Can I rent out my basement?
August 31, 2017 5:04 PM   Subscribe

I want to find a roommate for a room in a basement but I'm not sure if I'm allowed to - or if I should.

I'm a first time home-owner with a single-family house (in Chicago.) When I bought it, the owner was using the basement as a bedroom/lounge area. It is a finished basement, with a bathroom, laundry room, and a big closet. It was sold as a 2/2, but sometimes appears on the MLS as a 3/2.

I would like to rent out the basement as a bedroom space - not a separate apartment, but just have a roommate whose room happens to be in the basement. They would have their own bathroom down there, and free access to the rest of the house upstairs (kitchen, living room, dining room, office.) We would share the laundry room.

I've been working on making some cosmetic updates, but I'm suddenly paranoid I shouldn't be renting this space out. I have been going through the building codes trying to figure out if it's a legal room. I can't tell if there's a difference between what counts as a legal room on the MLS, and what counts as a legal room in terms of housing code (e.g. don't rent out somewhere unsafe). My main concern is safety - I would never want to put a potential tenant/roommate in an unsafe situation. My second, more minor concern, is that I wouldn't want a potential disgruntled roommate to call some sort of housing authority and take me to court, have to pay fines, etc.

Here's a sketch of the layout of the whole basement.

The window is 30x36, so I believe it counts as a form of egress. Then there is an exterior door, which has about 5 steps up to the backyard; should count as a second form of egress. There's a standard deadbolt on that door - no interior keys needed. There's also interior stairs up to the main level, but I'm not sure if that counts as a form of egress or not. The ceilings are 7 feet.

I have two main areas of concern. One, the water heater and furnace are in a sort of very large closet that is in the center of the basement, and dry-walled in, but one side has a large opening - there's currently just your basic slatted folding closet doors in front of that. The entrance to the "bedroom" that's next to the utility closet has a door, but I'm not sure if that's enough separation.

My second area of concern is whether the bedroom needs a closing door - as you can see, there are basically two hallways that lead into the "bedroom." The one on the right has a door, but the one on the left does not. The layout is private enough that I don't think any potential roommates would have a problem with it, but is it against code somehow?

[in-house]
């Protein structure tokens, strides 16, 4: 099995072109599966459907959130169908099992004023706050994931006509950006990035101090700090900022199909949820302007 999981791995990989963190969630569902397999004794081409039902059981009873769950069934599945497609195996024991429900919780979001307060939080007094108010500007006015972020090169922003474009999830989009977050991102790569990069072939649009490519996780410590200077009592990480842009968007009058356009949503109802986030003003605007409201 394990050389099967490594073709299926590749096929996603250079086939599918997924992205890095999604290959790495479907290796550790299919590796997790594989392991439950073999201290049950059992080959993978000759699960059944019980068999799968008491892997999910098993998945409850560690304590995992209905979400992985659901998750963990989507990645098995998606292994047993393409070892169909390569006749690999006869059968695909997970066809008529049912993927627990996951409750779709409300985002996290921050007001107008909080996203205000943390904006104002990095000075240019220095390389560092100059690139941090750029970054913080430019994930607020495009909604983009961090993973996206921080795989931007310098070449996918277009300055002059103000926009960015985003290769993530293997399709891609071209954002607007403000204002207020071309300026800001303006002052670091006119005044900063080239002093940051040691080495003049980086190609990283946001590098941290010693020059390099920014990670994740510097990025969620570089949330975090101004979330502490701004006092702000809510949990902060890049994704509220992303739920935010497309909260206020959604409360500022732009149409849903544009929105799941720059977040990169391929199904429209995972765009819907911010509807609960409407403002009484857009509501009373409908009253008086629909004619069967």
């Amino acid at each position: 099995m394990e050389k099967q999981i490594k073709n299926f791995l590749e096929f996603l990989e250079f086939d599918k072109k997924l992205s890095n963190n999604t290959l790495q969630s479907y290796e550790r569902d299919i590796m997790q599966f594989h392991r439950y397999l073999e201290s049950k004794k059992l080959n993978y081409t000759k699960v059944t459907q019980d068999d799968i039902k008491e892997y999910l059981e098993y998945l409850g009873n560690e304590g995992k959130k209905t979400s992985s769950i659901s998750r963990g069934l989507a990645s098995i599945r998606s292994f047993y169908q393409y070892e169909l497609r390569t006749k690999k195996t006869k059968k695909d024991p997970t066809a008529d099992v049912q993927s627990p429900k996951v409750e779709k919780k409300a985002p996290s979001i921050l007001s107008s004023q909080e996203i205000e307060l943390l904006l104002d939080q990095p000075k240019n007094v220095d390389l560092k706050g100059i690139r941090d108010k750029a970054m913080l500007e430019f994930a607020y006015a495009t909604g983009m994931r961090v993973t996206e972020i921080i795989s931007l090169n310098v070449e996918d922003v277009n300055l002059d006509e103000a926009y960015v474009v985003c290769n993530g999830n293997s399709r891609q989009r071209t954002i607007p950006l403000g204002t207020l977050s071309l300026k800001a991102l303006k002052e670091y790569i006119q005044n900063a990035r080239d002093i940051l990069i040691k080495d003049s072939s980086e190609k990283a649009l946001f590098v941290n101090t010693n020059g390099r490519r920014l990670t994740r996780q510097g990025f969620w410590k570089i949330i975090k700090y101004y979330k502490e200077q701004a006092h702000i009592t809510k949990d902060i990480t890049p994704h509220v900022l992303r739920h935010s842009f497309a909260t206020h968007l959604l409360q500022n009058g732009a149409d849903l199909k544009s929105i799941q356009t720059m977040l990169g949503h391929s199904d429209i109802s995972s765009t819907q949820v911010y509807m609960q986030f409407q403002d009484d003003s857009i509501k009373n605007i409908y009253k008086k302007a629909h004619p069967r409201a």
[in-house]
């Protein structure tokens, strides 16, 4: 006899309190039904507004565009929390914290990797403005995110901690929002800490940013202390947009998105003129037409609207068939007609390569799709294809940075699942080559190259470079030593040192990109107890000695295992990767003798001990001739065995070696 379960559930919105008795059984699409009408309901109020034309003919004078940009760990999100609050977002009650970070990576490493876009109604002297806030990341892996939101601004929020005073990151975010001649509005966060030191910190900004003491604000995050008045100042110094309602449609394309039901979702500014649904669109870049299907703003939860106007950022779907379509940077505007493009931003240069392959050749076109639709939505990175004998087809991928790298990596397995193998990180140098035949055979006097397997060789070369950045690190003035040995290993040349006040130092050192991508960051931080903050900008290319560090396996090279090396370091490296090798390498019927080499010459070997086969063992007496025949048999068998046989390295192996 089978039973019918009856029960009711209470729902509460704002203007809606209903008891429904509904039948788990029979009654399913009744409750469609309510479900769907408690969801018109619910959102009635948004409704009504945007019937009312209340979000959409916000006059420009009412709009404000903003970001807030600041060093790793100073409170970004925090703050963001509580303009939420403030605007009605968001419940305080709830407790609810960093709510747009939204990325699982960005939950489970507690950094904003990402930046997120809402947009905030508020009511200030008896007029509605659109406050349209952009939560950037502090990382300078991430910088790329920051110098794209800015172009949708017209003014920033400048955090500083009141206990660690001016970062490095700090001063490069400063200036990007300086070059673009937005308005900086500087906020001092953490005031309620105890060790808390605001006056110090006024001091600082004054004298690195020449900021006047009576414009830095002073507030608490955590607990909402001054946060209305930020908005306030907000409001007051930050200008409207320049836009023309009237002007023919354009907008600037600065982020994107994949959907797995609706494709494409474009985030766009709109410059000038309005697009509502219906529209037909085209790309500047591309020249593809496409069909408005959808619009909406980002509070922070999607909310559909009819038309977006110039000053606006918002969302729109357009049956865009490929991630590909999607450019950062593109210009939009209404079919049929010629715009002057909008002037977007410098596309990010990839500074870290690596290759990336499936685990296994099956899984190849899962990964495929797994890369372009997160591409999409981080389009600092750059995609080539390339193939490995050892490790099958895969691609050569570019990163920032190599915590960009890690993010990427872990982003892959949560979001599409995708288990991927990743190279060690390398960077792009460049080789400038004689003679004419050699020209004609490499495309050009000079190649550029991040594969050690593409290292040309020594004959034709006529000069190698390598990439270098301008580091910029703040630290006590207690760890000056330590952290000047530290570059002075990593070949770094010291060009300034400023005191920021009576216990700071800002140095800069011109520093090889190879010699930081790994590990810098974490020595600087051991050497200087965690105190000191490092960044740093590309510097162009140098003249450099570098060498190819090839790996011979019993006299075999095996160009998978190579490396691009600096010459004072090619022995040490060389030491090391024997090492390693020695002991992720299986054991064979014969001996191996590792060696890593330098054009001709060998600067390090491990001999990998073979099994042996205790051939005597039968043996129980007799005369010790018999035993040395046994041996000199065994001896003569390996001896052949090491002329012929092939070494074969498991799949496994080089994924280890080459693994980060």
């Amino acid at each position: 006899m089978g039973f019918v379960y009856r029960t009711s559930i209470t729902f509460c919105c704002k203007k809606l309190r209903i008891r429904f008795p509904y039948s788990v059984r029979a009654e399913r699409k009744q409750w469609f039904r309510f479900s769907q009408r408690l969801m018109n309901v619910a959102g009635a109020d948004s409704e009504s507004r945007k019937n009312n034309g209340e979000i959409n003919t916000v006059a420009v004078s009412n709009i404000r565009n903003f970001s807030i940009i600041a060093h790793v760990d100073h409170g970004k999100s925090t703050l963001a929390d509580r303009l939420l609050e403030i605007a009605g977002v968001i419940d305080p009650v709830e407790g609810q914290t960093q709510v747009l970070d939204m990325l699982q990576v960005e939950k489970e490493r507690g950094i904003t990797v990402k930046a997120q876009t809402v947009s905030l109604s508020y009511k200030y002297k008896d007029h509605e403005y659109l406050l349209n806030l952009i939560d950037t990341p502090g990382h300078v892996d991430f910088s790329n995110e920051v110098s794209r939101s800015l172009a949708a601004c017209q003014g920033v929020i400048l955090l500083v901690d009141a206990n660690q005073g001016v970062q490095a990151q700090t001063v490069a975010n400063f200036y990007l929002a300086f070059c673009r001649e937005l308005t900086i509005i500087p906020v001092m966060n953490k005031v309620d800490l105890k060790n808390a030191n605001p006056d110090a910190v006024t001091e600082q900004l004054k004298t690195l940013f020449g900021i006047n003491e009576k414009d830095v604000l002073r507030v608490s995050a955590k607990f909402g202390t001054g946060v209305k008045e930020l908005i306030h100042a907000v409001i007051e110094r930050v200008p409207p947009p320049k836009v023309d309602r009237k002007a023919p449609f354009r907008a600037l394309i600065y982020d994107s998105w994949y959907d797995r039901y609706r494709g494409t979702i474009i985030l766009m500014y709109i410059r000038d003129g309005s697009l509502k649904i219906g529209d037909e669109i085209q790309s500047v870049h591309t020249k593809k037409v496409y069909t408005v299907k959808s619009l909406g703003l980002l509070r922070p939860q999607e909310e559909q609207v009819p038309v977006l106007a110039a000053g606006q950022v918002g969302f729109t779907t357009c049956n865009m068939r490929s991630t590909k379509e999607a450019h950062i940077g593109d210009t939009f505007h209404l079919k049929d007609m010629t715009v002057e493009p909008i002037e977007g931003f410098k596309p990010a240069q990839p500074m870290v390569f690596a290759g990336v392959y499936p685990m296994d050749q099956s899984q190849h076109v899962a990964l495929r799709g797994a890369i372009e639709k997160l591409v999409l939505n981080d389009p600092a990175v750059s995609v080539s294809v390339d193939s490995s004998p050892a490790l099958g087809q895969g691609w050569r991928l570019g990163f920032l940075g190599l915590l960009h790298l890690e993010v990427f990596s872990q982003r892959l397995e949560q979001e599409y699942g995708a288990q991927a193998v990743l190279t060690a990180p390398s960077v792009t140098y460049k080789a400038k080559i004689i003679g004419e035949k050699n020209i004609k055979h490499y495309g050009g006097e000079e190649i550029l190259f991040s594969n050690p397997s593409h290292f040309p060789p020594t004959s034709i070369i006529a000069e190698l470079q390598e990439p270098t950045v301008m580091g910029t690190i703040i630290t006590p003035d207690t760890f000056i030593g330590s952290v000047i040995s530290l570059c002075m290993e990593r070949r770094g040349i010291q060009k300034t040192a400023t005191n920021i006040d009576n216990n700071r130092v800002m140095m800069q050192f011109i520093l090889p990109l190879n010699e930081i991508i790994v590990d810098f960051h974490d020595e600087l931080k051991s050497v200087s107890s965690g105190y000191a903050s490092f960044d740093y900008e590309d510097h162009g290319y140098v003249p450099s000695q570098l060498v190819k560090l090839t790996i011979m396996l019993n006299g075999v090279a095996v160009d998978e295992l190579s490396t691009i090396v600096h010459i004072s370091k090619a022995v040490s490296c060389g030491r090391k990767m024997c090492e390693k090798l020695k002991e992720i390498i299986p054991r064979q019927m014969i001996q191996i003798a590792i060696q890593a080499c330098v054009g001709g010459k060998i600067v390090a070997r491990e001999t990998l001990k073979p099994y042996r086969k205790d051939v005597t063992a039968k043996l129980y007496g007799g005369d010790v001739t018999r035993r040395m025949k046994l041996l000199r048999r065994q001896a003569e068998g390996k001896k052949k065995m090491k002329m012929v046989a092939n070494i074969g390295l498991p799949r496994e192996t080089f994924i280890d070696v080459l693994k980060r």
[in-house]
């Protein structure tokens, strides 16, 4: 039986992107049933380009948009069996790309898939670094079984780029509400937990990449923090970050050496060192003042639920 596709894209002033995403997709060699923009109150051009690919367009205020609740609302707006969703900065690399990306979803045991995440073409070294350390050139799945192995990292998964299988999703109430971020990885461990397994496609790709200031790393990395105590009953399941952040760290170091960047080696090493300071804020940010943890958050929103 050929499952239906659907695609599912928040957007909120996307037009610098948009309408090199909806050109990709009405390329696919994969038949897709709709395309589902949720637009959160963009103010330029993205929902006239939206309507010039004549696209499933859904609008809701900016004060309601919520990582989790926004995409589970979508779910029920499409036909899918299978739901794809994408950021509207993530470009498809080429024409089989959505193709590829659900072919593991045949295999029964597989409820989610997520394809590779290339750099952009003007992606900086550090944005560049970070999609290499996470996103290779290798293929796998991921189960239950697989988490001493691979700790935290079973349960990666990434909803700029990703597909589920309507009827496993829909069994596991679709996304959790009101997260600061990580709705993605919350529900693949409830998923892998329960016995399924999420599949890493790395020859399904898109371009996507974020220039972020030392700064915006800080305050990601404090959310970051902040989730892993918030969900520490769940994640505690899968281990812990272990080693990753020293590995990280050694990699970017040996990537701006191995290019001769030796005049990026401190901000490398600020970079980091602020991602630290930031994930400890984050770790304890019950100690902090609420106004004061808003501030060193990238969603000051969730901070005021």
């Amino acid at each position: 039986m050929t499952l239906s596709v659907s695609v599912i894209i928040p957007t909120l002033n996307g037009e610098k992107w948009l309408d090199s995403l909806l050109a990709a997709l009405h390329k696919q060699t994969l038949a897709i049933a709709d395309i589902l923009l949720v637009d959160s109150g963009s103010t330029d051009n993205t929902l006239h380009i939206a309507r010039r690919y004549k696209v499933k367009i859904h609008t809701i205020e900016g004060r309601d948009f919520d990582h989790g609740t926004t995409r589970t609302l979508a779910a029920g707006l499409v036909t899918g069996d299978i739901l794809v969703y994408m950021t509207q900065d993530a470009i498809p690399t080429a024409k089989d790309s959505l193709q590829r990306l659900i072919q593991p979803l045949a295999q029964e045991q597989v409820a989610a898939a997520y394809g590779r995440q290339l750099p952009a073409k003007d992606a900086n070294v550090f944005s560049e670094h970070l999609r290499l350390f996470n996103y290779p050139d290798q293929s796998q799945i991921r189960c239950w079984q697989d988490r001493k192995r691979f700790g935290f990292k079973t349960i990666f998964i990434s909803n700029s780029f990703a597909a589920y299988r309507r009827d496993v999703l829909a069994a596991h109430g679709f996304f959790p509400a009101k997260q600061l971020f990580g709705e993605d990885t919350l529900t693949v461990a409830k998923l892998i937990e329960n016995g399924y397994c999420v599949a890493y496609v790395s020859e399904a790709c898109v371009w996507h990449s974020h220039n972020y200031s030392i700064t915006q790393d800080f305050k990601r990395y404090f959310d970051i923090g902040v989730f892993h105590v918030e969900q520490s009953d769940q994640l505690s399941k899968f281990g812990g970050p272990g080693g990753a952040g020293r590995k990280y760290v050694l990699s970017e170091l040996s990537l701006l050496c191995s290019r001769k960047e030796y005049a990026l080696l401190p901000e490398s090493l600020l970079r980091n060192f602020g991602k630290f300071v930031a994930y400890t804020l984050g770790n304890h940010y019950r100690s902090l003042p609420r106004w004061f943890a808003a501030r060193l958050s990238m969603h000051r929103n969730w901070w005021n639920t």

I can't find a straight answer anywhere. If the current space is NOT safe/legal to rent out, then I would add drywall or doors or whatever in whichever spot would fix the problem. But I'm not even sure which spot that would be, and I may be totally over-thinking it. It definitely FEELS like a livable, decent space.

Any real-estate or landlord-ing experts that can chime in?

(Bonus question - I have a spare room upstairs too, but it's only 10x10 and has no closet. Plus, they'd have to walk down the stairs to use "their" bathroom. I would really like to maintain separate bathrooms. Small + no closet + bathroom on a different floor is a deal breaker, right?)
posted by ohsnapdragon to Law & Government (9 answers total) 4 users marked this as a favorite
 
The window is 30x36, so I believe it counts as a form of egress. Then there is an exterior door, which has about 5 steps up to the backyard; should count as a second form of egress. There's a standard deadbolt on that door - no interior keys needed. There's also interior stairs up to the main level, but I'm not sure if that counts as a form of egress or not. The ceilings are 7 feet.

Yeah, the stairs to the main floor are one form of egress. You need two total. If that's the size of the actual part of the window that opens, that's big enough. You generally need a 20"Wx24"H opening, and that opening can also be no more than 44" off the floor (your local code may vary). A door to the exterior would generally count, but I don't know if yours will since its at the end of a hallway and not actually within the room (but there doesn't appear to be an interior door, so the hallway isn't actually separate... there's a lot of gray area there).

Minimum ceiling height for a non-kitchen/ -bathroom/ -laundry/ -storage space is generally 7'-6", so that might block you.
posted by LionIndex at 5:56 PM on August 31


Relevant code sections from the 2012 IBC (some jurisdictions are on the 2015 version, but this section of code has been pretty much the same for 20 years):

1208.1 Minimum Room Widths
Habitable spaces, other than a kitchen, shall be not less than 7 feet (2134 mm) in any plan dimension. Kitchens shall have a clear passageway of not less than 3 feet (914 mm) between counter fronts and appliances or counter fronts and walls.

1208.2 Minimum Ceiling Heights
Occupiable spaces, habitable spaces and corridors shall have a ceiling height of not less than 7 feet 6 inches (2286 mm). Bathrooms, toilet rooms, kitchens, storage rooms and laundry rooms shall be permitted to have a ceiling height of not less than 7 feet (2134 mm).
Exceptions:
1. In one- and two-family dwellings, beams or girders spaced not less than 4 feet (1219 mm) on center shall be permitted to project not more than 6 inches (152 mm) below the required ceiling height.